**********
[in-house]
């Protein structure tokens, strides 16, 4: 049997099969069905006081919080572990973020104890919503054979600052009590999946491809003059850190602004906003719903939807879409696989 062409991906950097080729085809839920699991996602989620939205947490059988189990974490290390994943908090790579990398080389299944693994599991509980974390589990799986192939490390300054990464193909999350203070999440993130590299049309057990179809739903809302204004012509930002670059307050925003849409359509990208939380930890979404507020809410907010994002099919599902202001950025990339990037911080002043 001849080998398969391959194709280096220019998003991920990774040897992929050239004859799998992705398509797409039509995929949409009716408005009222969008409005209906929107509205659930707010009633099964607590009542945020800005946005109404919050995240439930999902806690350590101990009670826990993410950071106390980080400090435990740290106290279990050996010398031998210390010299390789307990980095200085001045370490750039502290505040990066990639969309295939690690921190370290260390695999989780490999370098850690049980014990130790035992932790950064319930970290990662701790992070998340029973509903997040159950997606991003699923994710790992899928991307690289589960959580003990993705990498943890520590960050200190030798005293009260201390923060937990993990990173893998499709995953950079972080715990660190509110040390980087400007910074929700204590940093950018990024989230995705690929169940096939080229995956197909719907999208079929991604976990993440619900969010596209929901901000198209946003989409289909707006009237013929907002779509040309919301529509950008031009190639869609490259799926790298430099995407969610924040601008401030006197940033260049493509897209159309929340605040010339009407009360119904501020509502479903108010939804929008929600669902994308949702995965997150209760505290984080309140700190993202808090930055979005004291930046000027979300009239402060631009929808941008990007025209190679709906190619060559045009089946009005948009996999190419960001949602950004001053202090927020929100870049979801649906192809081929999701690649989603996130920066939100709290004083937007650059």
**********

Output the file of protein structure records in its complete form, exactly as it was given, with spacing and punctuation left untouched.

[in-house]
């Protein structure tokens, strides 16, 4: 049997099969069905006081919080572990973020104890919503054979600052009590999946491809003059850190602004906003719903939807879409696989 062409991906950097080729085809839920699991996602989620939205947490059988189990974490290390994943908090790579990398080389299944693994599991509980974390589990799986192939490390300054990464193909999350203070999440993130590299049309057990179809739903809302204004012509930002670059307050925003849409359509990208939380930890979404507020809410907010994002099919599902202001950025990339990037911080002043 001849080998398969391959194709280096220019998003991920990774040897992929050239004859799998992705398509797409039509995929949409009716408005009222969008409005209906929107509205659930707010009633099964607590009542945020800005946005109404919050995240439930999902806690350590101990009670826990993410950071106390980080400090435990740290106290279990050996010398031998210390010299390789307990980095200085001045370490750039502290505040990066990639969309295939690690921190370290260390695999989780490999370098850690049980014990130790035992932790950064319930970290990662701790992070998340029973509903997040159950997606991003699923994710790992899928991307690289589960959580003990993705990498943890520590960050200190030798005293009260201390923060937990993990990173893998499709995953950079972080715990660190509110040390980087400007910074929700204590940093950018990024989230995705690929169940096939080229995956197909719907999208079929991604976990993440619900969010596209929901901000198209946003989409289909707006009237013929907002779509040309919301529509950008031009190639869609490259799926790298430099995407969610924040601008401030006197940033260049493509897209159309929340605040010339009407009360119904501020509502479903108010939804929008929600669902994308949702995965997150209760505290984080309140700190993202808090930055979005004291930046000027979300009239402060631009929808941008990007025209190679709906190619060559045009089946009005948009996999190419960001949602950004001053202090927020929100870049979801649906192809081929999701690649989603996130920066939100709290004083937007650059």